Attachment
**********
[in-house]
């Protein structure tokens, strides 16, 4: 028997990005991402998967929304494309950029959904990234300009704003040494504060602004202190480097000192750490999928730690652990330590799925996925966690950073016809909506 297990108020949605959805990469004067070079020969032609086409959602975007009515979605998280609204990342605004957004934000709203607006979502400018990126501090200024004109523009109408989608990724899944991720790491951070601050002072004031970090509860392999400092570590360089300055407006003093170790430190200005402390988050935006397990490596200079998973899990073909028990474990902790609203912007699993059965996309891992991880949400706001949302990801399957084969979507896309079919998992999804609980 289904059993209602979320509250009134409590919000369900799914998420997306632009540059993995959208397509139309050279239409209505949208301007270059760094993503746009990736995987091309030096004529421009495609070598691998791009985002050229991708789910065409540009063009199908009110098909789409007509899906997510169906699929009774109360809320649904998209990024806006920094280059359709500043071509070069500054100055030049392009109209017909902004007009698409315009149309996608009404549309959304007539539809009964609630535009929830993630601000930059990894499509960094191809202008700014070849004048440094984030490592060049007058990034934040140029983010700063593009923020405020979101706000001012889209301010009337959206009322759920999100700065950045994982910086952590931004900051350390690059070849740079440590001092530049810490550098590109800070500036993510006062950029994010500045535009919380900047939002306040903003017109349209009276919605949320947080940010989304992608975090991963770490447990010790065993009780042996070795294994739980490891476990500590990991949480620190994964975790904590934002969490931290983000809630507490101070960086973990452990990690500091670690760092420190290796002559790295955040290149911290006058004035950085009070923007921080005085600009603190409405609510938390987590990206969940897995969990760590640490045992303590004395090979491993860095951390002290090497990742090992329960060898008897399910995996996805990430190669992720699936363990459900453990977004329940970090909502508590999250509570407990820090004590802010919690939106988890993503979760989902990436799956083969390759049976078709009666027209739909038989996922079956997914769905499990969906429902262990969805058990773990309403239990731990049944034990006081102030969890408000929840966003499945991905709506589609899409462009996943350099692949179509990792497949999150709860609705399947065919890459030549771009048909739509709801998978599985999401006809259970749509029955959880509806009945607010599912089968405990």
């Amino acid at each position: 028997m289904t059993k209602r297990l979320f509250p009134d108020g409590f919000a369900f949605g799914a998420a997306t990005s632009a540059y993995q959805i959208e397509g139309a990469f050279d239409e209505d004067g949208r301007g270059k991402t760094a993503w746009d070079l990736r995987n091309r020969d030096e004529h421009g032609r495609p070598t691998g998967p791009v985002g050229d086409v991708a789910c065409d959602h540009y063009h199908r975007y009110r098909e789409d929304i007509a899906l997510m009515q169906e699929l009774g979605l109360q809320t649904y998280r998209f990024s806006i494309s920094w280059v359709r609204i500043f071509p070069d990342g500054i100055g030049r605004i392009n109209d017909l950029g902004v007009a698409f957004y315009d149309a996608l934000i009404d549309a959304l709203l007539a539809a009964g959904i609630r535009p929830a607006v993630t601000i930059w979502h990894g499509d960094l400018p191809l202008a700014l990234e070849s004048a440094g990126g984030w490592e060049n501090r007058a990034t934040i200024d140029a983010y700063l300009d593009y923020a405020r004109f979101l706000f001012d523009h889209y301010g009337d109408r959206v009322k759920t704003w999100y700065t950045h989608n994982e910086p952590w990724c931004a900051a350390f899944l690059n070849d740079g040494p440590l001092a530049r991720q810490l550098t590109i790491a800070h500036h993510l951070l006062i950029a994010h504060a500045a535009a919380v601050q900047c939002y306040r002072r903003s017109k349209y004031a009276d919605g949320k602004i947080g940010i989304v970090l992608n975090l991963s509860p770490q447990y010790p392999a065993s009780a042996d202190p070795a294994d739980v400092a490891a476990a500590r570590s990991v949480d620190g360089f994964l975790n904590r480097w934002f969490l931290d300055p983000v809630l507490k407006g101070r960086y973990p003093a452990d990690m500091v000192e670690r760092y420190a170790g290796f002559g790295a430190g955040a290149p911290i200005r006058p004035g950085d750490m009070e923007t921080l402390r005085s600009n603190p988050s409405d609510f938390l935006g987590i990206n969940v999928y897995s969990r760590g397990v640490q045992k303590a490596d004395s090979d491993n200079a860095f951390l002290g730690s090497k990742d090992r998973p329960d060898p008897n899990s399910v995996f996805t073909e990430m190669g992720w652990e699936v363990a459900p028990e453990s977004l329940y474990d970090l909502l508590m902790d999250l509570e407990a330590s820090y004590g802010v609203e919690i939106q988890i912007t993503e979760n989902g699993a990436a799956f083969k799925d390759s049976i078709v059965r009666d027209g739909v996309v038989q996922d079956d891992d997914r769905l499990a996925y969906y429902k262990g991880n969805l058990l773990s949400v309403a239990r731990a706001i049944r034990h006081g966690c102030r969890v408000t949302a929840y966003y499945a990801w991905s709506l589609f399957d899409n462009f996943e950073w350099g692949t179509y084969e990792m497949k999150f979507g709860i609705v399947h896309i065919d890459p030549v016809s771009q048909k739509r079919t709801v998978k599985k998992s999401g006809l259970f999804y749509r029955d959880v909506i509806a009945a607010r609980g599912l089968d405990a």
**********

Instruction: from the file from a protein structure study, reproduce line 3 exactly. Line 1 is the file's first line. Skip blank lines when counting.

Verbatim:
């Amino acid at each position: 028997m289904t059993k209602r297990l979320f509250p009134d108020g409590f919000a369900f949605g799914a998420a997306t990005s632009a540059y993995q959805i959208e397509g139309a990469f050279d239409e209505d004067g949208r301007g270059k991402t760094a993503w746009d070079l990736r995987n091309r020969d030096e004529h421009g032609r495609p070598t691998g998967p791009v985002g050229d086409v991708a789910c065409d959602h540009y063009h199908r975007y009110r098909e789409d929304i007509a899906l997510m009515q169906e699929l009774g979605l109360q809320t649904y998280r998209f990024s806006i494309s920094w280059v359709r609204i500043f071509p070069d990342g500054i100055g030049r605004i392009n109209d017909l950029g902004v007009a698409f957004y315009d149309a996608l934000i009404d549309a959304l709203l007539a539809a009964g959904i609630r535009p929830a607006v993630t601000i930059w979502h990894g499509d960094l400018p191809l202008a700014l990234e070849s004048a440094g990126g984030w490592e060049n501090r007058a990034t934040i200024d140029a983010y700063l300009d593009y923020a405020r004109f979101l706000f001012d523009h889209y301010g009337d109408r959206v009322k759920t704003w999100y700065t950045h989608n994982e910086p952590w990724c931004a900051a350390f899944l690059n070849d740079g040494p440590l001092a530049r991720q810490l550098t590109i790491a800070h500036h993510l951070l006062i950029a994010h504060a500045a535009a919380v601050q900047c939002y306040r002072r903003s017109k349209y004031a009276d919605g949320k602004i947080g940010i989304v970090l992608n975090l991963s509860p770490q447990y010790p392999a065993s009780a042996d202190p070795a294994d739980v400092a490891a476990a500590r570590s990991v949480d620190g360089f994964l975790n904590r480097w934002f969490l931290d300055p983000v809630l507490k407006g101070r960086y973990p003093a452990d990690m500091v000192e670690r760092y420190a170790g290796f002559g790295a430190g955040a290149p911290i200005r006058p004035g950085d750490m009070e923007t921080l402390r005085s600009n603190p988050s409405d609510f938390l935006g987590i990206n969940v999928y897995s969990r760590g397990v640490q045992k303590a490596d004395s090979d491993n200079a860095f951390l002290g730690s090497k990742d090992r998973p329960d060898p008897n899990s399910v995996f996805t073909e990430m190669g992720w652990e699936v363990a459900p028990e453990s977004l329940y474990d970090l909502l508590m902790d999250l509570e407990a330590s820090y004590g802010v609203e919690i939106q988890i912007t993503e979760n989902g699993a990436a799956f083969k799925d390759s049976i078709v059965r009666d027209g739909v996309v038989q996922d079956d891992d997914r769905l499990a996925y969906y429902k262990g991880n969805l058990l773990s949400v309403a239990r731990a706001i049944r034990h006081g966690c102030r969890v408000t949302a929840y966003y499945a990801w991905s709506l589609f399957d899409n462009f996943e950073w350099g692949t179509y084969e990792m497949k999150f979507g709860i609705v399947h896309i065919d890459p030549v016809s771009q048909k739509r079919t709801v998978k599985k998992s999401g006809l259970f999804y749509r029955d959880v909506i509806a009945a607010r609980g599912l089968d405990a």